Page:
The Ministry of Post and Telecommunications found about 400,000 cases of child sexual abuse online in Cambodia in 2021, more than double the number reported in 2020. It called on all public and private actors to work together to prevent them.

The report was presented at the June 28 launch of the “Promoting the Participation of Technology Companies in Online Child Protection” project. 150 representatives of ministries, technology companies, UNICEF and NGO were present at a June 28 workshop.

Director-general of Information and Communications Technology at the ministry Neang Mao said his team was exploring the possibility of integrating child protection policies into the operation processes of technology companies and content creators.

He said the project was implemented to respond to the growing dangers on the Internet to children and as part of Cambodia’s readiness to build a digital economy and society.

He said online child abuse increased significantly during the Covid-19 pandemic, which has changed the lives and education of Cambodian children.

He said that recently, there has been an increase in pornographic trafficking activities on social media in Cambodia, just as there has been across the internet. He said that many large tech companies around the world are taking preventive measures, such as using virtual intelligence to scan and identify victims, perpetrators and locations, to end the practice.

“The involvement of the private sector, especially technology companies and guardians, is very important in curbing the spread of sexual abuse cases and protecting victims,” he said.

Ben Wildfire, UNICEF country representative in Cambodia, said that UNICEF conducted a study of online child abuse in four ASEAN countries, including Cambodia, in 2019.

He said that most of the children used social media for communication, entertainment and education, and that children of both sexes who used the internet were being sent pornography by strangers, or videos and other content related to sex abuse. He added that the risk increased during the Covid-19 as children spent time online learning.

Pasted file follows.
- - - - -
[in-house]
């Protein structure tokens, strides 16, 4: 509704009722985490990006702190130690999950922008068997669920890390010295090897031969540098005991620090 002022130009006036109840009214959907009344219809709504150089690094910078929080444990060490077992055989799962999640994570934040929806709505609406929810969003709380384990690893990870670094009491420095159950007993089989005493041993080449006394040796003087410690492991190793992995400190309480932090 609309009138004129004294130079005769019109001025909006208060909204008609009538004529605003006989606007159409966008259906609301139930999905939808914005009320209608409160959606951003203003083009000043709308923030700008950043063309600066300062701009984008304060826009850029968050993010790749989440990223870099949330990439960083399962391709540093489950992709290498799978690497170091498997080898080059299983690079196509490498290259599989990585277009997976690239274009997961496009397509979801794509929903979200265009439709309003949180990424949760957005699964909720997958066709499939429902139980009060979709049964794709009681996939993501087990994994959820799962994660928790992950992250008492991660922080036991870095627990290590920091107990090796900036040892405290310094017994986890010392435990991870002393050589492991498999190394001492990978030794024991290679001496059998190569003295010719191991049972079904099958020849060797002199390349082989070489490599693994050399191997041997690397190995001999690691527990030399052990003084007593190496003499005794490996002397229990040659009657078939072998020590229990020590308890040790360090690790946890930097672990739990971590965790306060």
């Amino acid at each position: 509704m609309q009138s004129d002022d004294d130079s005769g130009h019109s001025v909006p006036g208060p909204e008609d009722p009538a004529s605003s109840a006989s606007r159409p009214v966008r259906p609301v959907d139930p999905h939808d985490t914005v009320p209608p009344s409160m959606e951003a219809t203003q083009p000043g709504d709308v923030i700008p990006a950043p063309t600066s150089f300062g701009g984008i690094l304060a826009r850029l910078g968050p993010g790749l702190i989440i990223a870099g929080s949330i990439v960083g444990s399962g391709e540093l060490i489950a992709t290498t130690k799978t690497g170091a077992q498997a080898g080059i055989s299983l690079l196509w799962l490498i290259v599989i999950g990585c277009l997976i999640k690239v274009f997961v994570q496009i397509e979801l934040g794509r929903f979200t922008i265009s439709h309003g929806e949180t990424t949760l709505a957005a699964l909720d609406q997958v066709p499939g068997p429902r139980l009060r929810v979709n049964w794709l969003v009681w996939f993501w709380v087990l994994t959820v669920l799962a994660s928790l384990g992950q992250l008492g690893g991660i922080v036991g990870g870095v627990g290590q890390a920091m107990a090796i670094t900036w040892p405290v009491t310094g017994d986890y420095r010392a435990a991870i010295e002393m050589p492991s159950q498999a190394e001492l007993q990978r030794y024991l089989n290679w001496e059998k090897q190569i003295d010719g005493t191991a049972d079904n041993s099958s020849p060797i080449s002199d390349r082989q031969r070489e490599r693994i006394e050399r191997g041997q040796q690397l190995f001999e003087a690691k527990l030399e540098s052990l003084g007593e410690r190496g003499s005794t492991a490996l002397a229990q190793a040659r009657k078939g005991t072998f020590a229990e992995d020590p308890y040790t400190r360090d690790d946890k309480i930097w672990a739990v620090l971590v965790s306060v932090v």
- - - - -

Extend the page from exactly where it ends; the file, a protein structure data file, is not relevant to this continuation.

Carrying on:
“All stakeholders, whether from the private or public sectors or NGOs, must continue to work together to ensure that children benefit from safe use of the Internet. The government must also respond to these concerns,” said Wildfire.

Chun Vat, ministry secretary of state, said the project is an important one, and a new step in giving Cambodian children the opportunity to use the Internet safely.

He said the protection of children online is important for Cambodian society now and in the future, especially in the context of Covid-19, when so many students were force to spend more time online.

“The risk of cyber-bullying and sexual abuse is alarmingly high, so it requires immediate intervention, as well as more strategic long-term consideration,” he said.

Technology companies and social media influencers who participated in the workshop said they would use their platforms to share details of the risks and would create content that raised awareness of online child abuse.

Deputy secretary-general of the General Secretariat of the National Council for Children Sambath Sokunthea said that she was very pleased that the issue is being addressed by the relevant ministries and NGOs, and that the private sector is also involved.

“The government, especially the National Council for Children, have done a lot of work in regard to online sexual abuse. We have an inter-ministerial technical working group and other stakeholders working on this,” she said.